Bicycling, whether you ride or not, benefits you. Bicyclists make your commute safer, easier, healthier, and cheaper.
Safer: Cities with high rates of cycling see fewer traffic injuries and fatalities, and in some cases cut these risks in half (PDF).
Easier: When bicycle infrastructure exists, traffic flows more smoothly. For drivers, that means less time spent in traffic, and less money spent on gas.
Healthier: Every person who bikes to work saves a half gallon of gas, and prevents 10 pounds of carbon dioxide from being added to the air every day. That can add up to almost two tons of CO2 and 200 gallons of gas – per person, per year.
Cheaper: Finally, bicycling is good for the economy. The return on investment for cycling infrastructure is in some cases 12 to 1. Missouri’s Katy Trail brings total economic effects of more than $18 million every year. The city of Seville, Spain, decided bicycling was valuable and important enough to spend $43 million on a world-class network. And one of the more dramatic examples – Iowa gives bicycling credit for $1 million per day (PDF).
If you’re starting to think favorably about bicycling, it’s time to get involved.
Bikeshare: an inexpensive way to start
Next to walking – bicycling is just about the cheapest way to travel. But buying, storing, and maintaining a good bike can add up over the course of a year. So the absolute cheapest way to commute by bike is by using bikeshare. In Topeka in the spring of 2015, you’ll be able to get a year-long membership to Topeka Metro Bikes for $25. That will let you check out a bike for two hours, every day for a year, for free. You could ride 6,000 miles in that time! What’s more – you’ll never have to fix a flat tire, lug a bike up to your balcony, or hang it on your car. When you’re done with a ride, just lock the bike up at a good bike rack, and forget about it. (Shameless plug)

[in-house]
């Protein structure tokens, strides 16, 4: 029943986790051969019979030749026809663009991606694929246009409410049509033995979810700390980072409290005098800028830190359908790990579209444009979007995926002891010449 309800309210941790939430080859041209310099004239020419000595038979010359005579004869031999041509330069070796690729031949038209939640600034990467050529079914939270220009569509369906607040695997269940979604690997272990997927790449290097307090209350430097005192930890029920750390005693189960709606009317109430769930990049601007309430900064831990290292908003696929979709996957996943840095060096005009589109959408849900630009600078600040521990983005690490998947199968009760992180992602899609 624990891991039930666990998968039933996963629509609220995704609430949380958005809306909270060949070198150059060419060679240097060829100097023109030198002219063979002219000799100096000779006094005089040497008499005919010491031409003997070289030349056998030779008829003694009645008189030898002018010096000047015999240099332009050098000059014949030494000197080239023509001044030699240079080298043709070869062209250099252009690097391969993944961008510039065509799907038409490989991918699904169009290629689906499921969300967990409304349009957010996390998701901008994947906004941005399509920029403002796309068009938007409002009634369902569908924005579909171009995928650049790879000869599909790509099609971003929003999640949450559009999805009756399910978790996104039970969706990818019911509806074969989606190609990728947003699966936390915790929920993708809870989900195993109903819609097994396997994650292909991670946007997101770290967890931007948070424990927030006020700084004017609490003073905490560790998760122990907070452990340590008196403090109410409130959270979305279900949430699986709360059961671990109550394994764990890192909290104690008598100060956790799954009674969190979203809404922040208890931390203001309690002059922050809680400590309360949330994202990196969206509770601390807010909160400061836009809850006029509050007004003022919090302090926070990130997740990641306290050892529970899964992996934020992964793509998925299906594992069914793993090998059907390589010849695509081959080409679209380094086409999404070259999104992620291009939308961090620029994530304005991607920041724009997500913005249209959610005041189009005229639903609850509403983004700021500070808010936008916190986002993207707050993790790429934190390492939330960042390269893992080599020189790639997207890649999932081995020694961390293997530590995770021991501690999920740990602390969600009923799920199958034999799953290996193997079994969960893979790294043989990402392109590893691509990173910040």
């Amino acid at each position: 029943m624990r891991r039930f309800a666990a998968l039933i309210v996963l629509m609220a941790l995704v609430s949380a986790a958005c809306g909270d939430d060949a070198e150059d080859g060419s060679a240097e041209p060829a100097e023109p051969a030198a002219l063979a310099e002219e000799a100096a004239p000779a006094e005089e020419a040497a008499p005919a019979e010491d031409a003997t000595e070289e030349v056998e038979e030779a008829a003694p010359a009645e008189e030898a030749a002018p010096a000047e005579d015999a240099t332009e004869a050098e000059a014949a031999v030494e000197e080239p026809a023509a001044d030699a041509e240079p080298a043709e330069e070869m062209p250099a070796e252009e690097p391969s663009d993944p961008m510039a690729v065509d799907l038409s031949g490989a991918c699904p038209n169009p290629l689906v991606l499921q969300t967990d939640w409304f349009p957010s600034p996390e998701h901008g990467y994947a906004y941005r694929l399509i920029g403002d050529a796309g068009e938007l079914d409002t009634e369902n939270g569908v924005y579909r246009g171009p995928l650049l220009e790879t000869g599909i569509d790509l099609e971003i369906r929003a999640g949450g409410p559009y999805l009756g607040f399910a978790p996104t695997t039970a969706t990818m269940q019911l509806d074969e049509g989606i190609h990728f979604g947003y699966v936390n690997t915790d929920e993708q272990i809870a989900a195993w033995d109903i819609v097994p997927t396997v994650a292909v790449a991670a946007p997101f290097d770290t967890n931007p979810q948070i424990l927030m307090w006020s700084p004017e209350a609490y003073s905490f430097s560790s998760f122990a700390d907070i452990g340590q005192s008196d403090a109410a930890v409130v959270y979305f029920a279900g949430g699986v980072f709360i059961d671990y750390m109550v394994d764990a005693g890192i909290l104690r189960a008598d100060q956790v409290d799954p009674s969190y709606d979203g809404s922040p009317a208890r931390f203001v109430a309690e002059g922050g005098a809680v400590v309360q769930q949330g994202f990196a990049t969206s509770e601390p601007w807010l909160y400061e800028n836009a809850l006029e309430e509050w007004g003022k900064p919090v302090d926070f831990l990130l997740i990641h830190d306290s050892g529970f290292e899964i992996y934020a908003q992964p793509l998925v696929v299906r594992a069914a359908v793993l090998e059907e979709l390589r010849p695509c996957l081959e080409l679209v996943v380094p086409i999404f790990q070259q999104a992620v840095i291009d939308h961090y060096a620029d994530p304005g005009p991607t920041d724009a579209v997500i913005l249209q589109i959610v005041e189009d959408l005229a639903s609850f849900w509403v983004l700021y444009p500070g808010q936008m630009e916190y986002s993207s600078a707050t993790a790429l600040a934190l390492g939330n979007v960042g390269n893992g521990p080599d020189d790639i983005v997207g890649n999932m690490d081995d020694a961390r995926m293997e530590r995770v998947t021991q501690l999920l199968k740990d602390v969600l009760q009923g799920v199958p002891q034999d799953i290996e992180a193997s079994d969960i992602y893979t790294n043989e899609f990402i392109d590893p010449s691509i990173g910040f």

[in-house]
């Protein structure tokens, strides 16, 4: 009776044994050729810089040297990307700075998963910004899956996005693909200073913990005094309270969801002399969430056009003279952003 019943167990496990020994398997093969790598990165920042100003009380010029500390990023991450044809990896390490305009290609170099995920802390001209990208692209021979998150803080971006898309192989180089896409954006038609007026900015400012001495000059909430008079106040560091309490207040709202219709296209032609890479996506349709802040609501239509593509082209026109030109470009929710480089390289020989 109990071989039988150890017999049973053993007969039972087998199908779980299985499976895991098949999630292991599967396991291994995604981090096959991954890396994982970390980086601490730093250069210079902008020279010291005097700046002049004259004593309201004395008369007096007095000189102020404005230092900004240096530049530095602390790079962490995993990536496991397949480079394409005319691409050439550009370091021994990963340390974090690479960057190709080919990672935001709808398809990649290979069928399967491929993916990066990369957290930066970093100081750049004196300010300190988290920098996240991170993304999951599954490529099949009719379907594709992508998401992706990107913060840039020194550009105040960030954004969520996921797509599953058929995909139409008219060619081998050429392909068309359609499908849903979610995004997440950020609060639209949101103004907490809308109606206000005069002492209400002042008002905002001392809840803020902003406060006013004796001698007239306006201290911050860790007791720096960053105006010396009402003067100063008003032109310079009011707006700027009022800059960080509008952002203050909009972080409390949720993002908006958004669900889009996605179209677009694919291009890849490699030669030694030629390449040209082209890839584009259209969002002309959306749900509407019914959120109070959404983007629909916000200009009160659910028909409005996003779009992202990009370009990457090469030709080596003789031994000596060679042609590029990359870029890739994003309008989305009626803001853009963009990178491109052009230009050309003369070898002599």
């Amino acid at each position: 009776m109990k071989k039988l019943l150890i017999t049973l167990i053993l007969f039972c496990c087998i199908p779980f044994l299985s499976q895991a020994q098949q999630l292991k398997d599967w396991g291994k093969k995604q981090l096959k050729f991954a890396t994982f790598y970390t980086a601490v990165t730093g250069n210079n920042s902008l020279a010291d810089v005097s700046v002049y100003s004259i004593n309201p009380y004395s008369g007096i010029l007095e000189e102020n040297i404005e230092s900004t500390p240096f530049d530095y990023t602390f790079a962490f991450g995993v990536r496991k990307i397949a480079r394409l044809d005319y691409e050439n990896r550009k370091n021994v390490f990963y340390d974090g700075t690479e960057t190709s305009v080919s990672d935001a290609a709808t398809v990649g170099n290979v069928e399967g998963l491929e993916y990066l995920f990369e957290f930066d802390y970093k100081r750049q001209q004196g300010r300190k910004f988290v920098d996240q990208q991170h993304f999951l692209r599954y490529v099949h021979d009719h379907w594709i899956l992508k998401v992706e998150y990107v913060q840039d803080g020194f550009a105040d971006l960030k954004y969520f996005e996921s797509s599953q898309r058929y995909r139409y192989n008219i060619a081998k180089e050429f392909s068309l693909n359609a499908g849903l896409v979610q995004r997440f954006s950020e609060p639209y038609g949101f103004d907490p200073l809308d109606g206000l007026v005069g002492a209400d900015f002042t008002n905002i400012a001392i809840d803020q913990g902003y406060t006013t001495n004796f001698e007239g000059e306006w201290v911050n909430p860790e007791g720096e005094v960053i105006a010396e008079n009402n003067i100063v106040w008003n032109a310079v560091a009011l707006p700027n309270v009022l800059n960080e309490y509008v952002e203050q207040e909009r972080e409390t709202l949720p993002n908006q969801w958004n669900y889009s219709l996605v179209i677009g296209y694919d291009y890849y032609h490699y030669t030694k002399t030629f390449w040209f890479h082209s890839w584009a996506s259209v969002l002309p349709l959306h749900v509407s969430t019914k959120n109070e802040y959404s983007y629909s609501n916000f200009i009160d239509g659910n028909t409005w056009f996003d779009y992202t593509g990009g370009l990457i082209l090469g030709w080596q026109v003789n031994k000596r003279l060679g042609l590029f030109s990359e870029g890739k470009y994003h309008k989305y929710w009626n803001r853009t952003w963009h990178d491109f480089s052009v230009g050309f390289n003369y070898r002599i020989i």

Bike-friendly tips for retail & small business
Good news for business owners – bicyclists spend more money than motorists. A recent study (PDF) found that cyclists may not spend as much per visit as motorists, but they make more visits to retail businesses than motorists, and are likely to spend more in a month. That’s all the more reason to make minimal effort to accommodate bicyclists.
What are some ways to do that? The first one is really, really simple. Put a picture of a bike on the front of your store. Just a smaller sticker by the door will do. This is totally serious – but it also carries a commitment with it: You have to promise not to grimace when cyclists waddle in, carrying helmets, and wearing skin-tight lycra. You don’t have to talk about bikes, or physical activity at all – a simple comment on the weather will do just fine.
Next, consider installing a bike rack near your front door for visitors – or somewhere secure and tucked away for employees. You have car-parking, don’t you? And sidewalks? Don’t forget about bikes! But please, if you’re thinking about getting a bike rack – don’t just go out and buy the first one you find. The kinds of racks that support wheels, but not bike frames, can actually damage bicycles, and they’re not very secure. The Topeka Community Cycle Project has you covered – they can help you get a great bike rack, in almost any color.
How to get involved in Topeka
Sign up for a bikeshare membership! Topeka is launching the state’s first bikeshare system, and it’s only a pilot phase. If it’s not successful, it may not last. (Shameless plug)
If you’re a business owner, get a bike rack! (See above).
Consider participating in WorkWell Shawnee County, Heartland Healthy Neighborhoods, Safe Streets, or any other coalition or group working on behalf of residents. These groups are all making it easier for people to live healthy lifestyles.
Employers – offer the bike commuter tax benefit to your employees who ride often. Healthy employees are happier, take fewer sick days, and are more productive.
Set up a placed-based promotion with the local bikeshare system – encourage bikeshare users to visit you.
Read Bikenomics by Elly Blue. This is the be-all, end-all compendium of practical bicycling economics. Her series at Grist makes a nice introduction.
Visit the Topeka Community Cycle Project to meet bike commuters, and learn to work on your own bike, or visit Capp’s Bike Shop or Jerry’s Bike Shop to meet expert mechanics and pick up useful gear – or a new bike!
Show up for Bike Month events in May 2015 – starting with Dinner & Bikes!
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